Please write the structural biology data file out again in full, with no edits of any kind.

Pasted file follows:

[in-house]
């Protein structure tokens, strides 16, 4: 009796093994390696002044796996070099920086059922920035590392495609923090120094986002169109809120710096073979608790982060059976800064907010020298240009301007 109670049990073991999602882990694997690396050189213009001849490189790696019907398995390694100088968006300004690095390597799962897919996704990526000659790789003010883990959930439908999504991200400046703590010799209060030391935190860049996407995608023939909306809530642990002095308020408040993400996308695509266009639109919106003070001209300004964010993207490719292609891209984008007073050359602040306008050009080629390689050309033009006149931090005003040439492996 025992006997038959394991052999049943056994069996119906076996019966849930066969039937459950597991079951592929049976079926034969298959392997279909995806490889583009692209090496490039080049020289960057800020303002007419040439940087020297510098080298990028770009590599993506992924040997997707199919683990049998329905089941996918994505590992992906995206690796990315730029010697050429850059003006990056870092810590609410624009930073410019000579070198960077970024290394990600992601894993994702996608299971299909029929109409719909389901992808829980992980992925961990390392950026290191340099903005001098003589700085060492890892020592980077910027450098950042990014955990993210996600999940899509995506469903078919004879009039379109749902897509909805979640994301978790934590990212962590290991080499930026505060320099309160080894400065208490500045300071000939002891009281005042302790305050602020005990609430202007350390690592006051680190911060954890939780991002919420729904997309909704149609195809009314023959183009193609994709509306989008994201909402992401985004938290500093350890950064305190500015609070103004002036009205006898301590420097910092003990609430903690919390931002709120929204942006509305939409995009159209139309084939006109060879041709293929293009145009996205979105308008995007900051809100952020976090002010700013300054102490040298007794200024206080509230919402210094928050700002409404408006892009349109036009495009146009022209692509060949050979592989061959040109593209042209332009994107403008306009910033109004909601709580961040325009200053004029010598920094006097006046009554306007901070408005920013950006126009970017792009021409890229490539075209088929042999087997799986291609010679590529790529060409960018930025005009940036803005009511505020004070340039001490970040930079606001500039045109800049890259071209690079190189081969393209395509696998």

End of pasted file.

[in-house]
């Protein structure tokens, strides 16, 4: 009796093994390696002044796996070099920086059922920035590392495609923090120094986002169109809120710096073979608790982060059976800064907010020298240009301007 109670049990073991999602882990694997690396050189213009001849490189790696019907398995390694100088968006300004690095390597799962897919996704990526000659790789003010883990959930439908999504991200400046703590010799209060030391935190860049996407995608023939909306809530642990002095308020408040993400996308695509266009639109919106003070001209300004964010993207490719292609891209984008007073050359602040306008050009080629390689050309033009006149931090005003040439492996 025992006997038959394991052999049943056994069996119906076996019966849930066969039937459950597991079951592929049976079926034969298959392997279909995806490889583009692209090496490039080049020289960057800020303002007419040439940087020297510098080298990028770009590599993506992924040997997707199919683990049998329905089941996918994505590992992906995206690796990315730029010697050429850059003006990056870092810590609410624009930073410019000579070198960077970024290394990600992601894993994702996608299971299909029929109409719909389901992808829980992980992925961990390392950026290191340099903005001098003589700085060492890892020592980077910027450098950042990014955990993210996600999940899509995506469903078919004879009039379109749902897509909805979640994301978790934590990212962590290991080499930026505060320099309160080894400065208490500045300071000939002891009281005042302790305050602020005990609430202007350390690592006051680190911060954890939780991002919420729904997309909704149609195809009314023959183009193609994709509306989008994201909402992401985004938290500093350890950064305190500015609070103004002036009205006898301590420097910092003990609430903690919390931002709120929204942006509305939409995009159209139309084939006109060879041709293929293009145009996205979105308008995007900051809100952020976090002010700013300054102490040298007794200024206080509230919402210094928050700002409404408006892009349109036009495009146009022209692509060949050979592989061959040109593209042209332009994107403008306009910033109004909601709580961040325009200053004029010598920094006097006046009554306007901070408005920013950006126009970017792009021409890229490539075209088929042999087997799986291609010679590529790529060409960018930025005009940036803005009511505020004070340039001490970040930079606001500039045109800049890259071209690079190189081969393209395509696998």